The Democratic case for packing the courts, as made by, most recently, Jamelle Bouie of the New York Times, is a kind of confession. The Left understands the Supreme Court as a genie that exists to grant Democratic wishes: Poof! Abortion! Shazam! Gay marriage! It is far more convenient to enjoy one-stop utopianism imposed by the Supreme Court than to have 50 fights in the state legislatures in Topeka, Lansing, Boise, etc. The Left consequently understands that a Court constrained by textualism — the radical belief that we write down laws for a reason rather than simply asking Jamelle Bouie what he’d prefer — would be a hindrance to its political agenda, which includes serial violations of the Bill of Rights on matters ranging from free speech to freedom of religion to the right to keep and bear arms. (One half-expects Elizabeth Warren and Jacob Frey to pop up like pests in some political version of Whac-A-Mole and make the case for the forced quartering of federal troops.) That is one of the things that must be plainly understood about the question that Joe Biden refuses to answer: The assault on the Supreme Court is only a proxy for an assault on the Bill of Rights.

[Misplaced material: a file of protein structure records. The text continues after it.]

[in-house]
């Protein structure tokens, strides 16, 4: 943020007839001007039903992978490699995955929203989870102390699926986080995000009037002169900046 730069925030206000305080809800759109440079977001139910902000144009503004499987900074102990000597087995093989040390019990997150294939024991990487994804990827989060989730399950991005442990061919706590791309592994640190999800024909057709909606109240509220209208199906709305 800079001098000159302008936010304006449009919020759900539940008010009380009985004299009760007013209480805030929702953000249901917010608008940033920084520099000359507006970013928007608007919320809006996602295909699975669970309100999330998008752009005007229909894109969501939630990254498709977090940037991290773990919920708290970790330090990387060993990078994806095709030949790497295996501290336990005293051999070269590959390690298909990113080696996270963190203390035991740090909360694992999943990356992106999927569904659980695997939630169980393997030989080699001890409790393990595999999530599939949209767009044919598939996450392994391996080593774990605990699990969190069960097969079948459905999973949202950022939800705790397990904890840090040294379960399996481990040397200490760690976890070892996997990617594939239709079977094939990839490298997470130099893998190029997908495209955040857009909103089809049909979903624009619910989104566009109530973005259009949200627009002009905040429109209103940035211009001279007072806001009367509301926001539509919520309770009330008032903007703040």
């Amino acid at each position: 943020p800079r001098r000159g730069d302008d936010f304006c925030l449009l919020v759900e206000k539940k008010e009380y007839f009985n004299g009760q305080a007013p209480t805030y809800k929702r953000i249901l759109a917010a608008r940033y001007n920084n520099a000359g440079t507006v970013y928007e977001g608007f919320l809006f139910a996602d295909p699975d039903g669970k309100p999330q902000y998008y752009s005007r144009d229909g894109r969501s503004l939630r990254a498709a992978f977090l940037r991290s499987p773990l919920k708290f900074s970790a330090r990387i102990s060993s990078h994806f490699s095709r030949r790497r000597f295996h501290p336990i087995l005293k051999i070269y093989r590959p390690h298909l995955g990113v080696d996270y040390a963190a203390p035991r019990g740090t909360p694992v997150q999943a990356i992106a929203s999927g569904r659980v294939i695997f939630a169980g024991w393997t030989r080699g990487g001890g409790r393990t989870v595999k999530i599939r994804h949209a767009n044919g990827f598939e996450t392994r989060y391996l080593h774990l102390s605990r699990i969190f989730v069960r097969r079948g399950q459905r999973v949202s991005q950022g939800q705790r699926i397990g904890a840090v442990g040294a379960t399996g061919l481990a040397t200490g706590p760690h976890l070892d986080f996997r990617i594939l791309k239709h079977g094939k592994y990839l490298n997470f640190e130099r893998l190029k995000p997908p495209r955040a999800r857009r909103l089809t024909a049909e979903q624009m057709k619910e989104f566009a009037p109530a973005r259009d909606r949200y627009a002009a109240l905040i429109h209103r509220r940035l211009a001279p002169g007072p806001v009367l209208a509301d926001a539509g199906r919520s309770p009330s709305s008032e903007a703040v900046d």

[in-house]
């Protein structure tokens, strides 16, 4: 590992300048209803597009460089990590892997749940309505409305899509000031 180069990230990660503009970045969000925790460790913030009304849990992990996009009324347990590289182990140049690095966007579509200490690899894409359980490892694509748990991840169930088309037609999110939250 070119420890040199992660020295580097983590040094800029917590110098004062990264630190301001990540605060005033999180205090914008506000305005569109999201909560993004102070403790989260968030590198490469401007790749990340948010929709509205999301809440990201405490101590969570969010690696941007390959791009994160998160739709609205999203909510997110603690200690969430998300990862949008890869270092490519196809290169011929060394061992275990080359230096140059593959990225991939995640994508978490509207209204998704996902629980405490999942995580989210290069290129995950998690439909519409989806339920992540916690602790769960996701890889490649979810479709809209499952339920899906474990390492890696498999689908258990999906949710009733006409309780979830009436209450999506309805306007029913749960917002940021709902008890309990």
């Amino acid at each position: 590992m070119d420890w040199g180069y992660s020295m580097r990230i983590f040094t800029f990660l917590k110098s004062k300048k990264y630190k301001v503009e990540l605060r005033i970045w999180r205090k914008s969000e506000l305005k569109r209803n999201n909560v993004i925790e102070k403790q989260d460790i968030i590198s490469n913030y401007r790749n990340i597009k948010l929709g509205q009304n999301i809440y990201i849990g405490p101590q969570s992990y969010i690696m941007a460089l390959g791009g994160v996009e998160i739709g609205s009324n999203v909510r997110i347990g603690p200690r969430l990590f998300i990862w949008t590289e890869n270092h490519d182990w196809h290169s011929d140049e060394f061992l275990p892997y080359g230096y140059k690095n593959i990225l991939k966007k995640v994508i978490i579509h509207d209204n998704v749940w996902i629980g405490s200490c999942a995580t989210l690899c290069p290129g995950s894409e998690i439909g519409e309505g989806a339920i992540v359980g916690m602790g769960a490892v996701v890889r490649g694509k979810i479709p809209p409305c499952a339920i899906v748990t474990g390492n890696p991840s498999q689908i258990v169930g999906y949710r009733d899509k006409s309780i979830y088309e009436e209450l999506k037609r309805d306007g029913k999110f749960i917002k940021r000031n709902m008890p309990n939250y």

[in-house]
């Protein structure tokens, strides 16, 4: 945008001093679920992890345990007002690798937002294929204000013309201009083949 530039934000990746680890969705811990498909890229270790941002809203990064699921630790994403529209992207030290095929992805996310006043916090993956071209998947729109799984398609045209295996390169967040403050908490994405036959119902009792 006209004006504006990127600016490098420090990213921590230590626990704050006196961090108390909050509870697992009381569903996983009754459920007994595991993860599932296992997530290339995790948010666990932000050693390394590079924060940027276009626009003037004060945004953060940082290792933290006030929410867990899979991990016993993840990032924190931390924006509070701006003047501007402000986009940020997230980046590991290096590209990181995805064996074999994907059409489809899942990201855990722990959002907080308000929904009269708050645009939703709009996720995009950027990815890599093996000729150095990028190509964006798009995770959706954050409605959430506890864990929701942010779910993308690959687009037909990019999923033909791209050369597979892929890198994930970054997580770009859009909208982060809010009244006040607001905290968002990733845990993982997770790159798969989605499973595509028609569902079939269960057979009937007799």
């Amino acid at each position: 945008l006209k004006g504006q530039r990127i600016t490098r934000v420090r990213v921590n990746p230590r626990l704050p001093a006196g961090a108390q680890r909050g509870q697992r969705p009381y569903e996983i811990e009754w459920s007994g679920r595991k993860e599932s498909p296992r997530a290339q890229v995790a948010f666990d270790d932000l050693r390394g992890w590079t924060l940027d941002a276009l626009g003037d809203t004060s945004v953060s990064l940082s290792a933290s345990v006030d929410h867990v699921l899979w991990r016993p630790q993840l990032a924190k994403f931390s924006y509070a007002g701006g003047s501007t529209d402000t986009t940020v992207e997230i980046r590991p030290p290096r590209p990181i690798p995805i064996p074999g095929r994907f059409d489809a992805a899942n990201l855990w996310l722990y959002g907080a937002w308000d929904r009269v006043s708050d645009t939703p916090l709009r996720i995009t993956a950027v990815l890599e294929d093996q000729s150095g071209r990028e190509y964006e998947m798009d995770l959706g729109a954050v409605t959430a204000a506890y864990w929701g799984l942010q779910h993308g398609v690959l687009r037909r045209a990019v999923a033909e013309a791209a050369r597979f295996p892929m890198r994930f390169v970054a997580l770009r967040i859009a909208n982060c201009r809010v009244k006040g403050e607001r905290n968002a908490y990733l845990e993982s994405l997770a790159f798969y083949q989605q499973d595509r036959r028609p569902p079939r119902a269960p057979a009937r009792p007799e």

The court-packing scheme is part of a series of proffered shenanigans by which the Democratic Party means to establish long-term single-party rule in the United States. The only real reason for turning the District of Columbia or Puerto Rico into a state, as some Democrats demand, would be creating new Senate seats that would be entirely or almost entirely Democratic. Abolishing the Electoral College — which is to say, usurping the role of the states in presidential elections — is of interest to Democrats only because they believe that they would win more presidential elections under a national electoral system than under the current federal system. We have seen similar shenanigans conducted at the state level: California’s so-called open-primary system was presented as a progressive advance for democracy, but it is simply a way to keep Republican candidates off of general-election ballots in many cases and offer Californians instead the choice between a Democrat and a different Democrat.